Wikipedia page reads, breakdown by region

As we know in some regions of the world people have more easily access to Wikipedia than in others. The majority of reads come from the so called Global North (*). Now is this unbalance between North and South diminishing? Not so easy to get the needle moving, as a whole range of regional differences come into play: average internet speed and latency differ widely between regions, in some regions internet access is almost ubiquitous, at any time or place, at home and at work, via desktop/mobile/tablet, yet in large parts of the world many can only access internet via shared computers (schools, cyber cafes). The saying goes that the second billion internet users will use a mobile phone as main access point, a true game changer. I hope and expect Wikipedia Zero will vastly speed up this development.

WMF’s monthly report card shows trends per region on reach and unique visitors (data from comScore), but those metrics are only part of the story. For one comScore uses indirect measurement (as a consequence of strict WMF privacy policy). Also, a metric like unique visitors does not weigh in total activity per user (one page view per month or thousand both count as one UV).

Fortunately we can also count page views directly, and break these down by region, target wiki, mobile or main site. Wikistats has many reports on this, e.g. page views/edits per region, page views per platform and target wiki.

Here is another set of charts. This time emphasis is not on absolute trends, but on relative content consumption per region. Again focusing on: do we see a shift in global distribution of page reads?

Please remember mobile in the charts is about traffic to mobile site, not traffic from mobile devices! A considerable part of web access from phone and tablets is to the main site.


The chart above shows how Africa still has a long way to go to gain equal access to internet: with about 15% of the worlds population, 1.4 % of Wikipedia page views is low, but still one and a half as much as 3 years ago.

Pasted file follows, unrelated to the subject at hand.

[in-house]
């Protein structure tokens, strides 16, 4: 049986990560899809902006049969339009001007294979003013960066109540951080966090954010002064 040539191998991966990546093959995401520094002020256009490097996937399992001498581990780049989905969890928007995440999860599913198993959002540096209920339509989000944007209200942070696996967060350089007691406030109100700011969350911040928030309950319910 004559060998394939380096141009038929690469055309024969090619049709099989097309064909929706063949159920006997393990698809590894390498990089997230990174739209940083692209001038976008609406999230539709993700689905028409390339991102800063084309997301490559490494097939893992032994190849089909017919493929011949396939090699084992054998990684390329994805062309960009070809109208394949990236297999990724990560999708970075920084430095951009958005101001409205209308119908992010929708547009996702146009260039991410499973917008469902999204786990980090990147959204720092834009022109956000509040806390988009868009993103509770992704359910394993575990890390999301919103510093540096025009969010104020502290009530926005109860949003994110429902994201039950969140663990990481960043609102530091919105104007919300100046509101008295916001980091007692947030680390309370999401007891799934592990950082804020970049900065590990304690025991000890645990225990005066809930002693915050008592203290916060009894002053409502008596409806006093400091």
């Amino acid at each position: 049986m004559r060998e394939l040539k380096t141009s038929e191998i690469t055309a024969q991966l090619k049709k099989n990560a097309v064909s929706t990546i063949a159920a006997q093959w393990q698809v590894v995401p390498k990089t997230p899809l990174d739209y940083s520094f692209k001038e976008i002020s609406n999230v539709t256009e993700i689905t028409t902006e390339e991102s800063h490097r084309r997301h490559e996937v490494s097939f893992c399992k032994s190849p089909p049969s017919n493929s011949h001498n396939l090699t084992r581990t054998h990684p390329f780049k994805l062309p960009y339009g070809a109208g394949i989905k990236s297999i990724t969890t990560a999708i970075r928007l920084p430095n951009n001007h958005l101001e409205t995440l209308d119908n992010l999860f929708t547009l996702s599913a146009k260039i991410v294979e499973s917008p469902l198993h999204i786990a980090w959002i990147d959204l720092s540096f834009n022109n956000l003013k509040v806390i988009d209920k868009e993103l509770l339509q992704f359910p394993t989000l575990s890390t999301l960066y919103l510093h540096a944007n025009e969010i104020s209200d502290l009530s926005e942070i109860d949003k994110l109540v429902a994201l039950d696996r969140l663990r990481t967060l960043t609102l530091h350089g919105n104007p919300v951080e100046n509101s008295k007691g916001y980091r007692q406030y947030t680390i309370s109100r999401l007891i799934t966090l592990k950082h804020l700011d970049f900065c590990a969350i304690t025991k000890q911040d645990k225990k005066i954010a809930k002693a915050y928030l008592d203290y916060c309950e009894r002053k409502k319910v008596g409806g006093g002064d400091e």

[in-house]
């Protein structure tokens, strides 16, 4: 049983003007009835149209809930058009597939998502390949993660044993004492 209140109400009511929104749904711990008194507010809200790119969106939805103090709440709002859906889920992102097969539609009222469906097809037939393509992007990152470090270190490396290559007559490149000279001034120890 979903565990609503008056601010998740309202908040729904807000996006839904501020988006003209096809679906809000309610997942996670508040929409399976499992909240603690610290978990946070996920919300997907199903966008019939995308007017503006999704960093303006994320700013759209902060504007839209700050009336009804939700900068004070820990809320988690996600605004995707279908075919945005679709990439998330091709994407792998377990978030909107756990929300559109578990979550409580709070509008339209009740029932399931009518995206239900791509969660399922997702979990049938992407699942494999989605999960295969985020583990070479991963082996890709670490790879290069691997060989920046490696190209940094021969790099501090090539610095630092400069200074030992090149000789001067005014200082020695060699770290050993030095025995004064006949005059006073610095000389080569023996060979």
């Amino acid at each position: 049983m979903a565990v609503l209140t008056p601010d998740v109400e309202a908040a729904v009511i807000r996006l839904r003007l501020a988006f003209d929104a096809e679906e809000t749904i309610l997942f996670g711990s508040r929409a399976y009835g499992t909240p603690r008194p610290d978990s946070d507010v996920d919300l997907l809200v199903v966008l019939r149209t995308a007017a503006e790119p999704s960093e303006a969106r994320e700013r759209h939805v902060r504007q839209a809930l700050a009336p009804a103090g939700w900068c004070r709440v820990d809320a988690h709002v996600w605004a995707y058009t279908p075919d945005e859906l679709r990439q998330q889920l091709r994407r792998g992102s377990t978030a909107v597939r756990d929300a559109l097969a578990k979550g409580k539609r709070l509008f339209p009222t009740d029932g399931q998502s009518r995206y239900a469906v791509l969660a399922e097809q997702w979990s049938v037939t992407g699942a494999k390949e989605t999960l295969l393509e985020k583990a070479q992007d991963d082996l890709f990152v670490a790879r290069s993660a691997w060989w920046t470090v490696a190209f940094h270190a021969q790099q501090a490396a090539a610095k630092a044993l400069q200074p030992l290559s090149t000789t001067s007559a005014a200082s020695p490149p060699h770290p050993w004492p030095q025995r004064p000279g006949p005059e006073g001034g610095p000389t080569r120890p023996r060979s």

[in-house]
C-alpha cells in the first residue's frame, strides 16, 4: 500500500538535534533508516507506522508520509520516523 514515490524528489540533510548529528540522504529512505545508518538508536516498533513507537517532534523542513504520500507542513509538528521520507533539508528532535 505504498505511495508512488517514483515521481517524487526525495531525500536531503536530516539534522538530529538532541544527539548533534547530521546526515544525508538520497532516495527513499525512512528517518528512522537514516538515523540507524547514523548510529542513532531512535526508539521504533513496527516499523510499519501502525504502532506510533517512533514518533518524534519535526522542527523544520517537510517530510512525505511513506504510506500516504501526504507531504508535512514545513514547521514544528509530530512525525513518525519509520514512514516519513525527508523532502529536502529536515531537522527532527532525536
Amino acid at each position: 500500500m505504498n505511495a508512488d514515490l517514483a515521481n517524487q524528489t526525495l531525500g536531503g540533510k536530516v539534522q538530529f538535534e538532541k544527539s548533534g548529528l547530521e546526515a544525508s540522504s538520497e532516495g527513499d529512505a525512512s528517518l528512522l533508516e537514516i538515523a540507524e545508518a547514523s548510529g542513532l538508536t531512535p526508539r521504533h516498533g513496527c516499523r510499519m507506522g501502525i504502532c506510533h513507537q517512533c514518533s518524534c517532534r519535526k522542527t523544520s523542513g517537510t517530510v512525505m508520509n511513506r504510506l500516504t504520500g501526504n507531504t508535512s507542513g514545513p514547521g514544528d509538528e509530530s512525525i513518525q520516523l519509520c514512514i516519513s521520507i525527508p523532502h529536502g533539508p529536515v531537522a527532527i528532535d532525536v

Central America


North America


South America

North vs South
Main site vs Mobile site

North vs South

Sub Saharan Africa

A page request is defined here as any request for html content (mime mode ‘text/html’).  So it includes non existing pages (e.g. 404’s), and maybe other cruft. Unlike in some other reports we do discern between human and bot page requests here. (**)

Data source for all these charts is one file, extracted from the same 1:1000 sampled server logs we already use for other reports. There is a rudimentary perl script (***) to extract cross sections from these data, and produce a csv file ready for import into a spreadsheet, so as to produce charts like above. Over time we may feed some of the results into our monthly report card.

Of course our upcoming data beast Kraken will take care of data collecting soon, with a better resolution than ever, more flexible breakdowns, and faster available. So consider this data stream not strategic, rather putting legacy to good use to fill in a void.  

Disclaimer: some of the anomalies that occurred over time in our data have been filtered out (those data points are blanked). And we had some serious data collecting mishaps over the years. For this reason data before 2010 are omitted altogether (****).

* = Not same as geographical north, in fact WMF uses its own breakdown on N vs S
** = We will overhaul definitions and move to standardized metrics, which by itself causes a new challenge: to somehow integrate old and new metrics in one timeline, until the new metrics have acquired enough history.
*** = Low on documentation, lots of room for improvement on filter and aggregation  options
****= We have chosen to include first half of 2010 despite major server under-reporting we faced at that time: because these charts are about relative rather than absolute traffic numbers, despite the possibility that server overload affected some times of the day and hence some regions somewhat more than others.


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2 Responses to Wikipedia page reads, breakdown by region

  1. Pingback: Wikimedia Research Newsletter, November 2012 — Wikimedia blog

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